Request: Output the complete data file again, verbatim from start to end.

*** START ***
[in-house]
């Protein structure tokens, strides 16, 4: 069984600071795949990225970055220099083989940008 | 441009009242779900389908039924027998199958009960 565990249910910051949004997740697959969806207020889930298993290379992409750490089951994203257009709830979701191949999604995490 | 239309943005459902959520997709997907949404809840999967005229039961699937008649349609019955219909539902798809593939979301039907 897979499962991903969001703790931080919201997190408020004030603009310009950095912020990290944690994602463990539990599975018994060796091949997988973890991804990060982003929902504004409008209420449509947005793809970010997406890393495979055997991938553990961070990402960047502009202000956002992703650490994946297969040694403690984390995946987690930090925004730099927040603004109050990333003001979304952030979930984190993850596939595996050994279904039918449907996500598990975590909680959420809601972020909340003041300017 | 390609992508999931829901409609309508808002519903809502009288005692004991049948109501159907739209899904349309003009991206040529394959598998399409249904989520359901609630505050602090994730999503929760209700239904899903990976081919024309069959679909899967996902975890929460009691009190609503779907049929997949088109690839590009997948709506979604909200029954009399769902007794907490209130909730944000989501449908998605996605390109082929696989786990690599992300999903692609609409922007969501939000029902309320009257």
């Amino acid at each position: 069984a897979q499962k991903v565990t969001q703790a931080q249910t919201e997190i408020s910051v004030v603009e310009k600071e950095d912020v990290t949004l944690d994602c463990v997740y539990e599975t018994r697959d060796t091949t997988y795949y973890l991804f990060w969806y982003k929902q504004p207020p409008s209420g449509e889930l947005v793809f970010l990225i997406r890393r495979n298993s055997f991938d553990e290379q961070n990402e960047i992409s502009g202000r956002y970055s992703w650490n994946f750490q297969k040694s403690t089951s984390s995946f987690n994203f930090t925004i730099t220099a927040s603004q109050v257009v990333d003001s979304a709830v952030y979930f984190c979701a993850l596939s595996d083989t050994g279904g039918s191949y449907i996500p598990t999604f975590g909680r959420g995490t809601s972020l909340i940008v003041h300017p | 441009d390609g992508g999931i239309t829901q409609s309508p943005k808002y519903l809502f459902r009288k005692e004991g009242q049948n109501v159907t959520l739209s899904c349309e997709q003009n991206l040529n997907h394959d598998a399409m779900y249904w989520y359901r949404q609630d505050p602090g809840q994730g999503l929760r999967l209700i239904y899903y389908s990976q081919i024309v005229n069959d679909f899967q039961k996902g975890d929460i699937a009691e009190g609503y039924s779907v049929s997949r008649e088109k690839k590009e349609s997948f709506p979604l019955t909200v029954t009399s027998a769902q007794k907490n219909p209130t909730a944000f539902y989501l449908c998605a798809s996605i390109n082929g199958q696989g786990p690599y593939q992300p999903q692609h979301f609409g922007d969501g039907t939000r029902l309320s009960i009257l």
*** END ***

[in-house]
């Protein structure tokens, strides 16, 4: 069984600071795949990225970055220099083989940008 | 441009009242779900389908039924027998199958009960 565990249910910051949004997740697959969806207020889930298993290379992409750490089951994203257009709830979701191949999604995490 | 239309943005459902959520997709997907949404809840999967005229039961699937008649349609019955219909539902798809593939979301039907 897979499962991903969001703790931080919201997190408020004030603009310009950095912020990290944690994602463990539990599975018994060796091949997988973890991804990060982003929902504004409008209420449509947005793809970010997406890393495979055997991938553990961070990402960047502009202000956002992703650490994946297969040694403690984390995946987690930090925004730099927040603004109050990333003001979304952030979930984190993850596939595996050994279904039918449907996500598990975590909680959420809601972020909340003041300017 | 390609992508999931829901409609309508808002519903809502009288005692004991049948109501159907739209899904349309003009991206040529394959598998399409249904989520359901609630505050602090994730999503929760209700239904899903990976081919024309069959679909899967996902975890929460009691009190609503779907049929997949088109690839590009997948709506979604909200029954009399769902007794907490209130909730944000989501449908998605996605390109082929696989786990690599992300999903692609609409922007969501939000029902309320009257």
């Amino acid at each position: 069984a897979q499962k991903v565990t969001q703790a931080q249910t919201e997190i408020s910051v004030v603009e310009k600071e950095d912020v990290t949004l944690d994602c463990v997740y539990e599975t018994r697959d060796t091949t997988y795949y973890l991804f990060w969806y982003k929902q504004p207020p409008s209420g449509e889930l947005v793809f970010l990225i997406r890393r495979n298993s055997f991938d553990e290379q961070n990402e960047i992409s502009g202000r956002y970055s992703w650490n994946f750490q297969k040694s403690t089951s984390s995946f987690n994203f930090t925004i730099t220099a927040s603004q109050v257009v990333d003001s979304a709830v952030y979930f984190c979701a993850l596939s595996d083989t050994g279904g039918s191949y449907i996500p598990t999604f975590g909680r959420g995490t809601s972020l909340i940008v003041h300017p | 441009d390609g992508g999931i239309t829901q409609s309508p943005k808002y519903l809502f459902r009288k005692e004991g009242q049948n109501v159907t959520l739209s899904c349309e997709q003009n991206l040529n997907h394959d598998a399409m779900y249904w989520y359901r949404q609630d505050p602090g809840q994730g999503l929760r999967l209700i239904y899903y389908s990976q081919i024309v005229n069959d679909f899967q039961k996902g975890d929460i699937a009691e009190g609503y039924s779907v049929s997949r008649e088109k690839k590009e349609s997948f709506p979604l019955t909200v029954t009399s027998a769902q007794k907490n219909p209130t909730a944000f539902y989501l449908c998605a798809s996605i390109n082929g199958q696989g786990p690599y593939q992300p999903q692609h979301f609409g922007d969501g039907t939000r029902l309320s009960i009257l």